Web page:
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May 19, 2004
Fading Away
by Daniel Erenberg

It hit me hard. I know why.

The episode was called “Not Fade Away”. It was the last episode of any show to take place in Joss Whedon’s universe. It made a lot of noise about not fading away. The title yelled at you. This isn’t the end. But it is. It hit me, I think, especially at the end during The WB’s Thank You to the Angel crew. I started whimpering a bit. I didn’t even do that after Buffy The Vampire Slayer’s finale. But this hurt. Because it’s all over. It’s faded away. It’s done with. I offer you, the viewers of these shows, a continuation of my column. The shows deserve to live on in your memories. They deserve to be discussed and pored over. They don’t deserve to fade away. But they have.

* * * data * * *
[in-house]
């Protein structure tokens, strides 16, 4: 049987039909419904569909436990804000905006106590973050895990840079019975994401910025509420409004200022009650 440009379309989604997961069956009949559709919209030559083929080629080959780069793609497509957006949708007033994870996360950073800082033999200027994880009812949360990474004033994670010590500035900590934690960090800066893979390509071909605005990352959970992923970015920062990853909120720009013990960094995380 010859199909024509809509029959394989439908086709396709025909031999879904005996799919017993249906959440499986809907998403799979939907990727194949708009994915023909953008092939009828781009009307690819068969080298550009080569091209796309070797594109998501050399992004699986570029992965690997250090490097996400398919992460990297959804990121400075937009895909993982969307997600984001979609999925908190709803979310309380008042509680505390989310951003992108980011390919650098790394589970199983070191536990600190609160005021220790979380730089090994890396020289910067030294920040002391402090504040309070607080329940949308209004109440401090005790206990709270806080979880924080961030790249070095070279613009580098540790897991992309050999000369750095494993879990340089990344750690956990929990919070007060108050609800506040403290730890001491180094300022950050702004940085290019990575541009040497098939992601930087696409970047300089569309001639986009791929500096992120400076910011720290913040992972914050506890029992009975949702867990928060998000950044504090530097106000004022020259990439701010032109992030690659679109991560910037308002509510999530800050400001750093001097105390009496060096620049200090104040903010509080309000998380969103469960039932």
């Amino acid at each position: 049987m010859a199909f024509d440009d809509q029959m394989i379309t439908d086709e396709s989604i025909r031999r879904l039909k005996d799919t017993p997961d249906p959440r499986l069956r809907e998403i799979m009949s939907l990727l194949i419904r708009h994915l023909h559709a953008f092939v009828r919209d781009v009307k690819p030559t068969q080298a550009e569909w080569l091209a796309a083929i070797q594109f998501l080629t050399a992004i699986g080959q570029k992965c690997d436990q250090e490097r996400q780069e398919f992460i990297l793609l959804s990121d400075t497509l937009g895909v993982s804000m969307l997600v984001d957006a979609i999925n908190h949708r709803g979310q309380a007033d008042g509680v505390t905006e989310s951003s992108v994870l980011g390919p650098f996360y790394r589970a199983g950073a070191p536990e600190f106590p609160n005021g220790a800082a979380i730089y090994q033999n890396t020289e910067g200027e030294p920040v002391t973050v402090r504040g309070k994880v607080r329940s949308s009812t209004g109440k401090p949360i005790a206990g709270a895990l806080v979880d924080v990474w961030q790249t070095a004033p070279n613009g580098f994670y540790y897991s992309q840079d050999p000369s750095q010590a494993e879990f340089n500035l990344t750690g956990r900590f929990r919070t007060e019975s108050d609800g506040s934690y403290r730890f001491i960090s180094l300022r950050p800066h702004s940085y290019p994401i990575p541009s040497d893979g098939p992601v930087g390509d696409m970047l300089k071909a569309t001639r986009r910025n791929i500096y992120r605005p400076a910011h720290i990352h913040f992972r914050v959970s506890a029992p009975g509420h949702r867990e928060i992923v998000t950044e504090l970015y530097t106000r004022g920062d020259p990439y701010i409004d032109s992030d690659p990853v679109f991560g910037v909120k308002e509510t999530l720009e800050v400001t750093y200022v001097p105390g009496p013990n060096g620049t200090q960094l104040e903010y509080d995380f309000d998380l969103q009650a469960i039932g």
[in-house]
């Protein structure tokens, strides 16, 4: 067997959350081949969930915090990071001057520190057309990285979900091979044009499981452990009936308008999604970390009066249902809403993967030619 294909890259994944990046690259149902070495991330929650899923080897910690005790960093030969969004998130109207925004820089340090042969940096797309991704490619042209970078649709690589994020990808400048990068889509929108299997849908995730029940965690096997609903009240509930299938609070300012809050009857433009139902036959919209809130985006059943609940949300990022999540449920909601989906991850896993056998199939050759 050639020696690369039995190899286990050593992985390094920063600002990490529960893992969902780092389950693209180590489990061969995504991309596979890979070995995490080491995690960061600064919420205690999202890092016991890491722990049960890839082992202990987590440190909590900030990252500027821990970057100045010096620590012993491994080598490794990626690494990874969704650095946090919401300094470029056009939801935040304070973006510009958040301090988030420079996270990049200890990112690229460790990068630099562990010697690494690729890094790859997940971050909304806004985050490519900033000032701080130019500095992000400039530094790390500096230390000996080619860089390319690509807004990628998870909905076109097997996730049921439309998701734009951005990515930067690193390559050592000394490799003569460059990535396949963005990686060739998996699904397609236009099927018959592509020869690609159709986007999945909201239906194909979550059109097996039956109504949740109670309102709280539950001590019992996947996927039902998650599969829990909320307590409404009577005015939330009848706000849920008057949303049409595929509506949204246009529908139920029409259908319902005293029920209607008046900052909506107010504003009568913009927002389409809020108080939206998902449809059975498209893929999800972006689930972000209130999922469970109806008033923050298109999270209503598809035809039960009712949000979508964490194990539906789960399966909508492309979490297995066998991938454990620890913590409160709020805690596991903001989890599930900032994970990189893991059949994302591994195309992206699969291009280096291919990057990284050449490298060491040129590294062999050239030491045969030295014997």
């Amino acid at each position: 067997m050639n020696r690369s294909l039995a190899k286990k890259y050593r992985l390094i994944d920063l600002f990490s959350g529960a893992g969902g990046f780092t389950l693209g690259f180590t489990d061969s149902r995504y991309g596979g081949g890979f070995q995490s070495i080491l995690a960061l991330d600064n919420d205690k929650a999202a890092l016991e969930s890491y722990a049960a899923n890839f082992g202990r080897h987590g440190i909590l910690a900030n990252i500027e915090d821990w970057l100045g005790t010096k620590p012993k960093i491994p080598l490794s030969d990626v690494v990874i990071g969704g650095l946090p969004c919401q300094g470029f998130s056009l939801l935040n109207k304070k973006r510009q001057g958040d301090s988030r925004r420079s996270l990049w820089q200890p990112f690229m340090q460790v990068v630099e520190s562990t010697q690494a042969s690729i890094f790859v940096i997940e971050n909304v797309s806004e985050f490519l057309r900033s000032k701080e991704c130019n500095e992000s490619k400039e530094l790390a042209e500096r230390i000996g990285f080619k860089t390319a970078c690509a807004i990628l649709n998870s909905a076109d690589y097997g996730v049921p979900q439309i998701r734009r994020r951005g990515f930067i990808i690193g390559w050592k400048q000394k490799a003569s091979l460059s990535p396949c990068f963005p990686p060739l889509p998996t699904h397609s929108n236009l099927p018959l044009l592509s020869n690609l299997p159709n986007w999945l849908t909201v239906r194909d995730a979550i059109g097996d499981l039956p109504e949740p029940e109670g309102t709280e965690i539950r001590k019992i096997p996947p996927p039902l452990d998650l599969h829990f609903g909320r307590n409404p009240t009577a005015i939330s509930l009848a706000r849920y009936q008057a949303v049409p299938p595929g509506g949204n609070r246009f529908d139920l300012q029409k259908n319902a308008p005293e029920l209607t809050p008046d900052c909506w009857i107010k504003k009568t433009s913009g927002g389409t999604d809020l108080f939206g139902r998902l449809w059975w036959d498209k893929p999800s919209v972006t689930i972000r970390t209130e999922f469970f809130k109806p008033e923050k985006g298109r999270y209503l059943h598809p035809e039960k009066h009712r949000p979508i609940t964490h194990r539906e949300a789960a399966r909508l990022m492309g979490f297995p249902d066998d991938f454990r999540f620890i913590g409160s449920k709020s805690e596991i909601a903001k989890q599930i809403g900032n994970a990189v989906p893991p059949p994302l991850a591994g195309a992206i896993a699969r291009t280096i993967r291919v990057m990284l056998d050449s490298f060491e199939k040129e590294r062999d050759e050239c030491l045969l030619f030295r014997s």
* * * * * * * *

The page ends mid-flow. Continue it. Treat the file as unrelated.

As for the episode being discussed, it was pretty incredible. It was also very much an ensemble episode, something we haven’t seen a lot of lately. The hardcore fans are the only ones that have ever believed that Buffy and Angel were ensemble shows (and it hurts me writing in the past tense about Angel for the first time).

Wesley Wyndham-Price: My favorite Angel character. He went through quite a five-season character arc. And now he’s dead. His death really did hurt. It hurt me. But, just like Anya’s death in Buffy’s finale “Chosen”, it made a lot of sense. When he explained to Illyria that he had no perfect day, that he had nothing to live for, that was the first time in the episode I sobbed a bit. Alexis Denisof is a revelatory actor and if he doesn’t continue to work good and regularly, then Hollywood really is a lost cause.